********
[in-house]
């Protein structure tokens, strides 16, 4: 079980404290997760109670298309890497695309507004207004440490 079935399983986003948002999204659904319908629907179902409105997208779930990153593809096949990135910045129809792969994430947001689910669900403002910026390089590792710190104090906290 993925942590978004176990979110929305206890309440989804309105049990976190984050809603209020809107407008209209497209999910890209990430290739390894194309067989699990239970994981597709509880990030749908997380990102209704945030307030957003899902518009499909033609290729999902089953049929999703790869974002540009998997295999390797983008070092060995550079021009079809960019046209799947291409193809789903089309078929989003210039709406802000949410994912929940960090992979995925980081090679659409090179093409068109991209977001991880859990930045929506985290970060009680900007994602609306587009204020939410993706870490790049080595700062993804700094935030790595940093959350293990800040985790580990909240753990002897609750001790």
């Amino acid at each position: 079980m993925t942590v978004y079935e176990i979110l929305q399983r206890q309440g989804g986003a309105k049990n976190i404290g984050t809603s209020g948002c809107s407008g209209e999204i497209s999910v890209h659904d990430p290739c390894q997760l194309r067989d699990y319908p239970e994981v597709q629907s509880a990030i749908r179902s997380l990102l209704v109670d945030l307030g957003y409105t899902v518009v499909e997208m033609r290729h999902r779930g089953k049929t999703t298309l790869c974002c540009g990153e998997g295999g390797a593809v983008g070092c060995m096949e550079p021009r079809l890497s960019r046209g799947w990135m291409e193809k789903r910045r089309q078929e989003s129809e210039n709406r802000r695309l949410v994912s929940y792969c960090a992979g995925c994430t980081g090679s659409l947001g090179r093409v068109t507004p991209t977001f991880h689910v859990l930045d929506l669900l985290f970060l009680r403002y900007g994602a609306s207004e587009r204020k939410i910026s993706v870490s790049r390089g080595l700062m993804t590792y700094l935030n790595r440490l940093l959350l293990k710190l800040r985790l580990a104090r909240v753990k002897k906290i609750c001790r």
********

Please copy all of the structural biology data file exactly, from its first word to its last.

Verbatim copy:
[in-house]
């Protein structure tokens, strides 16, 4: 079980404290997760109670298309890497695309507004207004440490 079935399983986003948002999204659904319908629907179902409105997208779930990153593809096949990135910045129809792969994430947001689910669900403002910026390089590792710190104090906290 993925942590978004176990979110929305206890309440989804309105049990976190984050809603209020809107407008209209497209999910890209990430290739390894194309067989699990239970994981597709509880990030749908997380990102209704945030307030957003899902518009499909033609290729999902089953049929999703790869974002540009998997295999390797983008070092060995550079021009079809960019046209799947291409193809789903089309078929989003210039709406802000949410994912929940960090992979995925980081090679659409090179093409068109991209977001991880859990930045929506985290970060009680900007994602609306587009204020939410993706870490790049080595700062993804700094935030790595940093959350293990800040985790580990909240753990002897609750001790």
């Amino acid at each position: 079980m993925t942590v978004y079935e176990i979110l929305q399983r206890q309440g989804g986003a309105k049990n976190i404290g984050t809603s209020g948002c809107s407008g209209e999204i497209s999910v890209h659904d990430p290739c390894q997760l194309r067989d699990y319908p239970e994981v597709q629907s509880a990030i749908r179902s997380l990102l209704v109670d945030l307030g957003y409105t899902v518009v499909e997208m033609r290729h999902r779930g089953k049929t999703t298309l790869c974002c540009g990153e998997g295999g390797a593809v983008g070092c060995m096949e550079p021009r079809l890497s960019r046209g799947w990135m291409e193809k789903r910045r089309q078929e989003s129809e210039n709406r802000r695309l949410v994912s929940y792969c960090a992979g995925c994430t980081g090679s659409l947001g090179r093409v068109t507004p991209t977001f991880h689910v859990l930045d929506l669900l985290f970060l009680r403002y900007g994602a609306s207004e587009r204020k939410i910026s993706v870490s790049r390089g080595l700062m993804t590792y700094l935030n790595r440490l940093l959350l293990k710190l800040r985790l580990a104090r909240v753990k002897k906290i609750c001790r």